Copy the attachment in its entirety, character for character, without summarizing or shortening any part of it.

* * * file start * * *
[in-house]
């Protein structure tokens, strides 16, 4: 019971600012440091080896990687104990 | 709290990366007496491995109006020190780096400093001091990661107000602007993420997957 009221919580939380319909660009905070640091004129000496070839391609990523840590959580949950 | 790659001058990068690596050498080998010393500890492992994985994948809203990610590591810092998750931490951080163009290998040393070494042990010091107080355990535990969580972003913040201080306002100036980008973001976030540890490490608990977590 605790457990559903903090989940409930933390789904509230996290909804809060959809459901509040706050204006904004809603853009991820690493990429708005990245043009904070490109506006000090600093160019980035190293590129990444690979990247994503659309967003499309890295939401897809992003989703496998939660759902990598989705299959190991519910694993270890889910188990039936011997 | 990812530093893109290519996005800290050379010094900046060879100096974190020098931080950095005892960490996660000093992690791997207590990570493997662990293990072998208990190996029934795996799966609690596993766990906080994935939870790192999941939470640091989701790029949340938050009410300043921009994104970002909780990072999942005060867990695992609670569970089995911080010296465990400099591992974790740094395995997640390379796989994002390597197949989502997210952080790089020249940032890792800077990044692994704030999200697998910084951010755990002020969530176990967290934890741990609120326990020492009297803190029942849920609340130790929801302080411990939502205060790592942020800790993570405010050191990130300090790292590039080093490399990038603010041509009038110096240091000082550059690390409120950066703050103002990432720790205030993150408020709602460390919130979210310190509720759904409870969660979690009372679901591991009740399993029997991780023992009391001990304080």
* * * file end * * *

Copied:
[in-house]
């Protein structure tokens, strides 16, 4: 019971600012440091080896990687104990 | 709290990366007496491995109006020190780096400093001091990661107000602007993420997957 009221919580939380319909660009905070640091004129000496070839391609990523840590959580949950 | 790659001058990068690596050498080998010393500890492992994985994948809203990610590591810092998750931490951080163009290998040393070494042990010091107080355990535990969580972003913040201080306002100036980008973001976030540890490490608990977590 605790457990559903903090989940409930933390789904509230996290909804809060959809459901509040706050204006904004809603853009991820690493990429708005990245043009904070490109506006000090600093160019980035190293590129990444690979990247994503659309967003499309890295939401897809992003989703496998939660759902990598989705299959190991519910694993270890889910188990039936011997 | 990812530093893109290519996005800290050379010094900046060879100096974190020098931080950095005892960490996660000093992690791997207590990570493997662990293990072998208990190996029934795996799966609690596993766990906080994935939870790192999941939470640091989701790029949340938050009410300043921009994104970002909780990072999942005060867990695992609670569970089995911080010296465990400099591992974790740094395995997640390379796989994002390597197949989502997210952080790089020249940032890792800077990044692994704030999200697998910084951010755990002020969530176990967290934890741990609120326990020492009297803190029942849920609340130790929801302080411990939502205060790592942020800790993570405010050191990130300090790292590039080093490399990038603010041509009038110096240091000082550059690390409120950066703050103002990432720790205030993150408020709602460390919130979210310190509720759904409870969660979690009372679901591991009740399993029997991780023992009391001990304080």